While some drug crimes fall under state jurisdiction, other offenses result in federal prosecution. The most common federal drug crime is trafficking, which includes importing, transporting and selling controlled substances.
Penalties for federal drug trafficking charges vary based on the type of substance and the amount.
Initial drug trafficking convictions
The most serious federal trafficking cases involve Schedule I and II drugs such as cocaine, fentanyl, heroin, LSD, PCP and methamphetamine. When the defendant has no previous federal drug trafficking charges, he or she could receive the following base penalties:
- A mandatory minimum of five years and up to 40 years in prison
- At least 20 years and up to life in prison if serious injury or death results from drug trafficking
- A fine of up to $5 million
When the amount of the substance exceeds the federal base penalty amount, the mandatory minimum prison sentence increases to 10 years with a maximum life sentence. The maximum fine increases to $10 million.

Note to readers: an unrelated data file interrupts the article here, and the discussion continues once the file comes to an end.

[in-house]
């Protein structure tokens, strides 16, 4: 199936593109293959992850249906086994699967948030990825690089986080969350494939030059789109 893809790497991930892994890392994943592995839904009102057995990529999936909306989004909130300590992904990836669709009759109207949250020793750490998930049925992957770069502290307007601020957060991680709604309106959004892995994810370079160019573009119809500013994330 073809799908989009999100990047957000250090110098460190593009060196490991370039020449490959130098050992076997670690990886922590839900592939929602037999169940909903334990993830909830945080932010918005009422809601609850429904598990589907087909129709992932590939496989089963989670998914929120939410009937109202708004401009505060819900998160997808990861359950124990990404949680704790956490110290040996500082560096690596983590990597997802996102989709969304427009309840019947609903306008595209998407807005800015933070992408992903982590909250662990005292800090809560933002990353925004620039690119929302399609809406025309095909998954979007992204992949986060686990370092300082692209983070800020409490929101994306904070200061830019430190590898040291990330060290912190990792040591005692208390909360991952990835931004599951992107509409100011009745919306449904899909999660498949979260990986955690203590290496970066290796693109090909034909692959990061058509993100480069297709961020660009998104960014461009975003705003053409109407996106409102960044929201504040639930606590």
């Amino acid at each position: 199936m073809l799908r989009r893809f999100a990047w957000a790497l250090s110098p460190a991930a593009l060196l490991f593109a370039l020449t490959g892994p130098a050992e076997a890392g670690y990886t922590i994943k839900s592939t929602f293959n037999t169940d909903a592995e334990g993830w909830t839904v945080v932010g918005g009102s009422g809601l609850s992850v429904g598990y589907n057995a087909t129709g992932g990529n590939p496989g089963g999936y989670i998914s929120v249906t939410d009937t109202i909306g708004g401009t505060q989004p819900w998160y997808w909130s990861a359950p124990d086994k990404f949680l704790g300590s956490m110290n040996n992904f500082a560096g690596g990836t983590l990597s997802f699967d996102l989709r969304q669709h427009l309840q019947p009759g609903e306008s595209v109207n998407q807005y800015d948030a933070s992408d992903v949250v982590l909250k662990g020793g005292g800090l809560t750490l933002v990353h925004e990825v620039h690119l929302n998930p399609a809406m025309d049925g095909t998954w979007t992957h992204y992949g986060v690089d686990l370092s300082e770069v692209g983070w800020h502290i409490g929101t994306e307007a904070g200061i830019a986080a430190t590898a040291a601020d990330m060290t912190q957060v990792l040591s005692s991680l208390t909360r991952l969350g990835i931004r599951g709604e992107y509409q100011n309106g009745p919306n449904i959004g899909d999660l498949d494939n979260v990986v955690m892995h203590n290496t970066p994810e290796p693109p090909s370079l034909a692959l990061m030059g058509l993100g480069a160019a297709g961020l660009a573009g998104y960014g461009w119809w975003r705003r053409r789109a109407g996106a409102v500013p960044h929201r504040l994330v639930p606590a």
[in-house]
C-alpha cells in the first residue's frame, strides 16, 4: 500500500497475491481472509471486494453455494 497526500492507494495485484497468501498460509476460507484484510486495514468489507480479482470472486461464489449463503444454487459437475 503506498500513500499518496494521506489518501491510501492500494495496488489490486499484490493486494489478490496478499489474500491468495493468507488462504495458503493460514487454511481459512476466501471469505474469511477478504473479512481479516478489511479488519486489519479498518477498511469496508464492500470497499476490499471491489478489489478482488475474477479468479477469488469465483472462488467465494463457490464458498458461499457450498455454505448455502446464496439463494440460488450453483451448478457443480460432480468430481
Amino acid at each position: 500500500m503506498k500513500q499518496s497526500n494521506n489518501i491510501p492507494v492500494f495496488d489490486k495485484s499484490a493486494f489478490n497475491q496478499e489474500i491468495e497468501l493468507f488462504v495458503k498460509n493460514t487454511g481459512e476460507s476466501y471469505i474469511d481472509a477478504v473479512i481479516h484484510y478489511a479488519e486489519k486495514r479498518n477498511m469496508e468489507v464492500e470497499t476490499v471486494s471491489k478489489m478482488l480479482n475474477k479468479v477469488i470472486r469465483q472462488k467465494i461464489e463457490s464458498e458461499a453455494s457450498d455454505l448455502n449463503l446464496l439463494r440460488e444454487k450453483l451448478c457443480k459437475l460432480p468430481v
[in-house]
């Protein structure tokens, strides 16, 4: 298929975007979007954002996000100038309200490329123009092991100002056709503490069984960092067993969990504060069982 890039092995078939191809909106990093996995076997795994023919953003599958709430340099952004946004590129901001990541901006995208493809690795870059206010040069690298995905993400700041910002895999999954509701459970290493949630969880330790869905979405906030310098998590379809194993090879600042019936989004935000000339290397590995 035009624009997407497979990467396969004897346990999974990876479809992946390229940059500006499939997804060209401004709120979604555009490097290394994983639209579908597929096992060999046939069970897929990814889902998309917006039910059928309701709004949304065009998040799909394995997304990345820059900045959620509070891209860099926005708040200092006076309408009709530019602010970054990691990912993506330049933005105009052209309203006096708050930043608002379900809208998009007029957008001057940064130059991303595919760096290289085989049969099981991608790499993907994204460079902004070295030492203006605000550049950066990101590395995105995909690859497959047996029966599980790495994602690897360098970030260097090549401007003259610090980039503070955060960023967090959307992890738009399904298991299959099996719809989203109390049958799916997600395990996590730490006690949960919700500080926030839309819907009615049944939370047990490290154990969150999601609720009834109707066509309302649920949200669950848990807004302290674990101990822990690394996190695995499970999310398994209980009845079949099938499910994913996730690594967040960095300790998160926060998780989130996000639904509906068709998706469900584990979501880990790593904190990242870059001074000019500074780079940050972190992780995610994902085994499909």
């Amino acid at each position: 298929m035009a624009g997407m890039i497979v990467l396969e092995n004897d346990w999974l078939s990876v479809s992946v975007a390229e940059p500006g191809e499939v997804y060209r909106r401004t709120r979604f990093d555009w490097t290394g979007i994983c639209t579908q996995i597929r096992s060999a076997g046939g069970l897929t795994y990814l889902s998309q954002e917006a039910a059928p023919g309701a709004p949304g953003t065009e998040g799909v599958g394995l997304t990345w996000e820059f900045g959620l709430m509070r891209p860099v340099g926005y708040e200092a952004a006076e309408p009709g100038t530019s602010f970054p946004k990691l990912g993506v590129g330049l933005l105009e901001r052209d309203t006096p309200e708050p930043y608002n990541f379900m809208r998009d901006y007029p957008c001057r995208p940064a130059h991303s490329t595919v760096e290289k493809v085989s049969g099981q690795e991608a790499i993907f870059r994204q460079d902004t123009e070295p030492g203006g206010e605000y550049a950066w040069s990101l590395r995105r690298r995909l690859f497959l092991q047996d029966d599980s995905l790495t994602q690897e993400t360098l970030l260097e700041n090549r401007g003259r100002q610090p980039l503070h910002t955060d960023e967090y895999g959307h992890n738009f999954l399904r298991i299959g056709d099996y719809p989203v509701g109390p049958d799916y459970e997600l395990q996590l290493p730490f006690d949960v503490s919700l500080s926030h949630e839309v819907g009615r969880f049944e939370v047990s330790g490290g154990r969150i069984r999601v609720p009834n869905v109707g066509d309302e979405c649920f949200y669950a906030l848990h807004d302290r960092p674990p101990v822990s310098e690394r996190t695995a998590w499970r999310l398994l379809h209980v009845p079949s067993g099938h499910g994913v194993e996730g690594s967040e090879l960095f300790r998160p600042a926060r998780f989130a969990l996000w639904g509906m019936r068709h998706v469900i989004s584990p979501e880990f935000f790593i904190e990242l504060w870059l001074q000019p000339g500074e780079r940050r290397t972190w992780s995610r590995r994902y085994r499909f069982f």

Subsequent drug trafficking convictions
Individuals who have a previous conviction for drug trafficking can receive the following penalties for a second or subsequent conviction:
- A mandatory minimum of 10 years and up to life in prison
- Life in prison if serious injury or death occurred
- A fine of up to $8 million
A third-time federal drug trafficking conviction will result in an automatic life sentence and a fine of up to $20 million. Shorter prison sentences and lower fines may apply for the trafficking of Schedule III, IV and V controlled substances.